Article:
Four Massachusetts medical cannabis patients are asking to join a lawsuit brought by the Vapor Technology Association against the state’s vaping ban, the State House News Service reports. The four-month ban was issued by Gov. Charlie Baker last month after 61 people in the state fell ill with the vape-linked pulmonary illness.
The lawsuit against the state – brought by the association on behalf of several retailers – argues that the ban has “shuttered and will irreparably destroy Massachusetts‘ $331 million nicotine-vapor-products industry, and the livelihoods of the 2,500 workers that it employs,” the report says.
Will Luzier, a cannabis advocate who spearheaded the 2016 campaign to legalize cannabis in the Commonwealth, is asking to join the lawsuit because the vape ban is preventing medical cannabis patients from accessing vape products they have long used for medical cannabis delivery.
“The governor’s ban was overly broad, and there’s no credible scientific evidence that licensed, regulated medical marijuana has caused vaping problems.” – Luzier, to State House News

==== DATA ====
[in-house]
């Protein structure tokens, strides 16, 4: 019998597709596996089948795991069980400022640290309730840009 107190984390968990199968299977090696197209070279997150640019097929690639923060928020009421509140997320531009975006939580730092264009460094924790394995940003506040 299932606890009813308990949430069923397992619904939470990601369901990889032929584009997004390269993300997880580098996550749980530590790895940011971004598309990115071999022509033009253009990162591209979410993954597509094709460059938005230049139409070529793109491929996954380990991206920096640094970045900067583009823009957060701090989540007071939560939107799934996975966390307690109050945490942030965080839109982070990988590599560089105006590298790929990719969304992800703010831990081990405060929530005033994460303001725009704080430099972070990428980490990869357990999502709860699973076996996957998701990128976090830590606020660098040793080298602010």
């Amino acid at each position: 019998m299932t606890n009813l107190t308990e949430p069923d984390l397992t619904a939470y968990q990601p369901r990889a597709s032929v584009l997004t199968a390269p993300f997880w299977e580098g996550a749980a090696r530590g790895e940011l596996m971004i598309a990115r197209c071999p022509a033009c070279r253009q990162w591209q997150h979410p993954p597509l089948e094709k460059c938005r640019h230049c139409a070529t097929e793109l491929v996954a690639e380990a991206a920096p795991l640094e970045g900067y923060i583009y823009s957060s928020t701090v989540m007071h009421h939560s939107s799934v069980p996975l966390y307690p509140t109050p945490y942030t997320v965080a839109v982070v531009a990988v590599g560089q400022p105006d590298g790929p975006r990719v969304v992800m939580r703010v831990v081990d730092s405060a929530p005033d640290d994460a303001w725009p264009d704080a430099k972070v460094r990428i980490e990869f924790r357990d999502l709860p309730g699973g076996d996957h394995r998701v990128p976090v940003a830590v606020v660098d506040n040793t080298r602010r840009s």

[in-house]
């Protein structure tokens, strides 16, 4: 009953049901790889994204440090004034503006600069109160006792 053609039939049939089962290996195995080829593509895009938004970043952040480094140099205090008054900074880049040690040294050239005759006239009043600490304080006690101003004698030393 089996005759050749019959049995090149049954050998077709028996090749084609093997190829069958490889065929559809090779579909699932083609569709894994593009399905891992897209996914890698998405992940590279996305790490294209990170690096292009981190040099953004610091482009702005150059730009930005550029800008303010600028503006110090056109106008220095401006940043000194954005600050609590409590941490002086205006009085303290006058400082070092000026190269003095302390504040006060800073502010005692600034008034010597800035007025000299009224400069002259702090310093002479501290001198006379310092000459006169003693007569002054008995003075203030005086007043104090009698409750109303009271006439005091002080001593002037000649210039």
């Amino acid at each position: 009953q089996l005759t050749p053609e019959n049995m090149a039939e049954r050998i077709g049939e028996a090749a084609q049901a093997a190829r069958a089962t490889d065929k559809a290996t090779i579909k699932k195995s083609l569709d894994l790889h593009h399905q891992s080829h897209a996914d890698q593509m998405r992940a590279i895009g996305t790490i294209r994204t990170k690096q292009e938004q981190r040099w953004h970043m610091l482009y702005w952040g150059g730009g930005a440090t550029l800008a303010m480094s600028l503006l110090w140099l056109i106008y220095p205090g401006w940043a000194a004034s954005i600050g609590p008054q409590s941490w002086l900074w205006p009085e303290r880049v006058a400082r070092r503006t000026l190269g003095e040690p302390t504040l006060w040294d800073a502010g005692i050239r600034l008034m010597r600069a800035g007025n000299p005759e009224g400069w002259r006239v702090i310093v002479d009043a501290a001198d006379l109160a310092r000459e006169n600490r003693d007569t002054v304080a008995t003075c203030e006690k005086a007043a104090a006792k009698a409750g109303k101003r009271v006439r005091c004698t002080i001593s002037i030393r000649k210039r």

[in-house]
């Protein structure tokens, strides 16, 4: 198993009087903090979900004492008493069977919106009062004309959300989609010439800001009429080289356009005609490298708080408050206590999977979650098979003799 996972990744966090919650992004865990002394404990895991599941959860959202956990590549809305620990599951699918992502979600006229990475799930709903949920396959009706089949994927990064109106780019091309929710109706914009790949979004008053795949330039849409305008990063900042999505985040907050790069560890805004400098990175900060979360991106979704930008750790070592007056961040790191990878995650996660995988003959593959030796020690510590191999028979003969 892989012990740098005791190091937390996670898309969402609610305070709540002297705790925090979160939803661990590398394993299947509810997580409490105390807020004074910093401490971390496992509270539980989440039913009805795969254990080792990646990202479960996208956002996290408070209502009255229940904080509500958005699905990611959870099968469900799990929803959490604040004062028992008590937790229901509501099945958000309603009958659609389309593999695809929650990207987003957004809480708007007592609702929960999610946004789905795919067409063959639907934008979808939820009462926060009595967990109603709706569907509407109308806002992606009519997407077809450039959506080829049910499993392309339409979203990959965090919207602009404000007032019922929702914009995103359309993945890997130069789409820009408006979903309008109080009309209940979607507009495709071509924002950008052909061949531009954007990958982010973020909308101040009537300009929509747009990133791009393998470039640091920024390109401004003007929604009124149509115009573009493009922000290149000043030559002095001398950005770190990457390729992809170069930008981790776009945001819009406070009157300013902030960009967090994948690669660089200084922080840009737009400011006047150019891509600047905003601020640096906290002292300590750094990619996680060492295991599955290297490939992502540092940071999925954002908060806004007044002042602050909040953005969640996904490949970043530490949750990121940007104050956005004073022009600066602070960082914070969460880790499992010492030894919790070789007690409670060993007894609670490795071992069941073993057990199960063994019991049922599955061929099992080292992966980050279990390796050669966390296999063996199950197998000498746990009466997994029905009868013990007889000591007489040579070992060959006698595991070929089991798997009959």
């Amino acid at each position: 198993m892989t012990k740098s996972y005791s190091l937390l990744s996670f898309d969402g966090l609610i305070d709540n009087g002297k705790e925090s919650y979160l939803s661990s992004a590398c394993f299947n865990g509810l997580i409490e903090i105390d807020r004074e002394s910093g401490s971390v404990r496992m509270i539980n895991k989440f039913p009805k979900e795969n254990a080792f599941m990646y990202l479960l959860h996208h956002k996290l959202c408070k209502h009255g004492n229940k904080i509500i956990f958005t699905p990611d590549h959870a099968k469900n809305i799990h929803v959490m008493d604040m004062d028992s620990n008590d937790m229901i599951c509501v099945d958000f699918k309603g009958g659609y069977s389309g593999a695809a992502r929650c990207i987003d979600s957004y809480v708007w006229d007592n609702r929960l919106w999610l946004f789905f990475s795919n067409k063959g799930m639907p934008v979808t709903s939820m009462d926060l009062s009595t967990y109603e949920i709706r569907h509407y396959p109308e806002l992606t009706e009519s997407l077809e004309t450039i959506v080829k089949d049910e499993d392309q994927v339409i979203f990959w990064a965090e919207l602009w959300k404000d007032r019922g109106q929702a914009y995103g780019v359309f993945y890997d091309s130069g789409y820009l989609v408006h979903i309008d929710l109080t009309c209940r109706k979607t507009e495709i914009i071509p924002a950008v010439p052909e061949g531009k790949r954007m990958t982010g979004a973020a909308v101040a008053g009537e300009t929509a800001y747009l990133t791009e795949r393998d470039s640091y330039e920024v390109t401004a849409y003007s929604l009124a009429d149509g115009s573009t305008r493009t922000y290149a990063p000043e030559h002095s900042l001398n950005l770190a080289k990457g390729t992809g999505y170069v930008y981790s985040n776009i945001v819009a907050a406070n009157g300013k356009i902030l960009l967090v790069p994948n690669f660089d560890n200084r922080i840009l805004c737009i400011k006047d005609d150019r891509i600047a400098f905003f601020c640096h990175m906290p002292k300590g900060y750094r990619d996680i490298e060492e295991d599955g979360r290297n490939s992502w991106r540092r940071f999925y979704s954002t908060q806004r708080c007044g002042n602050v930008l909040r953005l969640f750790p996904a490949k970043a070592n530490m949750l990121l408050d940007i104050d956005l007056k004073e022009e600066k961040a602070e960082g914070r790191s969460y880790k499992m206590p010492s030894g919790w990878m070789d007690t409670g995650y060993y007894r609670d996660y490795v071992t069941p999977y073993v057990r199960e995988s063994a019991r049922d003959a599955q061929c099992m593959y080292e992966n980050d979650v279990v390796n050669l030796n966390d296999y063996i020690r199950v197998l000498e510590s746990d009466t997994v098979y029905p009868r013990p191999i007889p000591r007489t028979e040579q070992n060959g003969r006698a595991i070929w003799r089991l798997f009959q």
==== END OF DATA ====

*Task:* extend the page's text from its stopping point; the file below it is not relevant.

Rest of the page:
Dr. Michael Siegel, a professor at Boston University’s School of Public Health, testified on Friday that there “is no rational basis” to banning legal vaping products since federal health officials have linked the illness to counterfeit and illegal cannabis vape products. Hew said the ban was “not in the public’s best interest.”
The Vapor Association is also suing in Federal Court but a Tuesday hearing on the matter was postponed.
Attorneys for the medical cannabis patients are due back in court today and a judge is expected to rule on the plaintiffs’ request for a preliminary injunction, which would lift the ban as the case works through the courts.